Jacqueline Lange believes that breaking down traditional hierarchical structures is absolutely crucial: “It is also indispensable in our sector. Young people have grown up differently, you can’t integrate them into a strict hierarchy.” Jacqueline Lange began studying nuclear technology in 1989 back in the DDR (German Democratic Republic) and is a qualified engineer specializing in energy technology. She admits that she never made a career plan for herself. “It didn’t matter what position I held, in the first instance I always wanted to just be good at I what I was doing.” However, the company did have a plan: When her name was put forward in 2019 to be the first woman to hold a key position in upper management, “it was clear to me that it was time to do it. And I haven’t regretted it at all.”
Irrespective of gender, the new structures must, of course, be managed differently and more freely. Lange says: “People without a title and shoulder epaulets also have to take responsibility and this is something that we expect. But not everyone who can do a good job is used to taking on responsibility. We have to support and encourage them.”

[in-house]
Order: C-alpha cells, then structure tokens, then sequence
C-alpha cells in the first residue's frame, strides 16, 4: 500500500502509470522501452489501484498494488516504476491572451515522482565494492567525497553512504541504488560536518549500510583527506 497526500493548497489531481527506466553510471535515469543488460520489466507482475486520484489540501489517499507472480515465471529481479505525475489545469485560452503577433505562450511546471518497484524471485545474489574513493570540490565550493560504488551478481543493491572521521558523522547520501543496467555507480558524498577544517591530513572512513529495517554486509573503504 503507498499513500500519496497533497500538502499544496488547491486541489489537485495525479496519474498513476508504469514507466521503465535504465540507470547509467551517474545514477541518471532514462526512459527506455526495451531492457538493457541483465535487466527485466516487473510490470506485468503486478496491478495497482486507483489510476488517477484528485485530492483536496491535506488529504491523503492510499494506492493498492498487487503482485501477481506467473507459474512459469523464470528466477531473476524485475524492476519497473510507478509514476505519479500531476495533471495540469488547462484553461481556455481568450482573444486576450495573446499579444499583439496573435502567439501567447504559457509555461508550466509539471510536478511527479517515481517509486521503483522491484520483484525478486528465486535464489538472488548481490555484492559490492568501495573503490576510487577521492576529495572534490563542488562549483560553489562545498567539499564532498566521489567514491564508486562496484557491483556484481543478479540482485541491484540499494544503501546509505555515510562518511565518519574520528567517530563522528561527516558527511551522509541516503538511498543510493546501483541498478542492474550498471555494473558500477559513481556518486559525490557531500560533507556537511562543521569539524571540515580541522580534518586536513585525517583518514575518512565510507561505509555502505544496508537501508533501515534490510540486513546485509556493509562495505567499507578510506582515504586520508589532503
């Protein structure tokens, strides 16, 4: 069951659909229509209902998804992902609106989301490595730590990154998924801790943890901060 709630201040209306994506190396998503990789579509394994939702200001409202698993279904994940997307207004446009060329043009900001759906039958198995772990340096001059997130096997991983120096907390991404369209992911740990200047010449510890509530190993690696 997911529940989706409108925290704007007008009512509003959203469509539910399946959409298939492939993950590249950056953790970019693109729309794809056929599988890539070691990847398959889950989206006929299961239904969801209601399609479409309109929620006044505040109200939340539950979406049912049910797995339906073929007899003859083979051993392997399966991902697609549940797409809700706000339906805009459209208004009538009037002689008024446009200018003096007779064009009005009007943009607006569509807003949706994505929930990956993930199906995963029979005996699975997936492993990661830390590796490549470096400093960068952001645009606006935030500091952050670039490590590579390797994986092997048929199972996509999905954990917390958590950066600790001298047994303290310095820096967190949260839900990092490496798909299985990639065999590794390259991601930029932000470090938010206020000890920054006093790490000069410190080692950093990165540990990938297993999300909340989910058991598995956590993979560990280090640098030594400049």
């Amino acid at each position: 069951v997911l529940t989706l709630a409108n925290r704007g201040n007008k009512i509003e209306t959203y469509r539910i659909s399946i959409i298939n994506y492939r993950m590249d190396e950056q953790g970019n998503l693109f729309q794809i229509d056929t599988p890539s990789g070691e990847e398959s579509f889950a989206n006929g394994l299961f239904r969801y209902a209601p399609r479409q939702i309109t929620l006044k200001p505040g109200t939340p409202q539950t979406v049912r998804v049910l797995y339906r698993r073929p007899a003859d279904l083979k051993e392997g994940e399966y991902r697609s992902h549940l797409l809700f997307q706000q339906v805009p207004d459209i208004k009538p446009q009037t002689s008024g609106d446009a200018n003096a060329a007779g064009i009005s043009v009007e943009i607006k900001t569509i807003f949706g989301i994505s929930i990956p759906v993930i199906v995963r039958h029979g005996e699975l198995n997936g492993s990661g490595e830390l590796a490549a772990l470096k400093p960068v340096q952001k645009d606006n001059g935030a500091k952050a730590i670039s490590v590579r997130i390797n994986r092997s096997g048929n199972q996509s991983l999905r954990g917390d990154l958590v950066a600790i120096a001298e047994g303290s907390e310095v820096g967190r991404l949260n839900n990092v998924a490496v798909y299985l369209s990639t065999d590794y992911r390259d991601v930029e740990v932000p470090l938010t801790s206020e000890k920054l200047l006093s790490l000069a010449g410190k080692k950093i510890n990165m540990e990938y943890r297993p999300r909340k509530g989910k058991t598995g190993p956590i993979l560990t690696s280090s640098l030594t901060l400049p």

Lange is also a member of the Global Management Board (GMB), in which the top managers regularly meet to exchange ideas. The GMB used to be a group of 60 high-level managers but today has more than 100 members who are more international and diverse. It acts as a superordinate body, which discusses and develops themes related to the corporate strategy. These themes are then bundled together and disseminated by the members in their respective areas of the company. “The aim is to identify any opportunities for improvement at an early stage and introduce initiatives for the benefit of the company,” says Jaqueline Lange.
Kauffeld, Lange and Burgstahler all agree that self-efficacy, the willingness to change and trust in your own abilities are fundamental for how we will work in the future. These are also qualities that can be trained.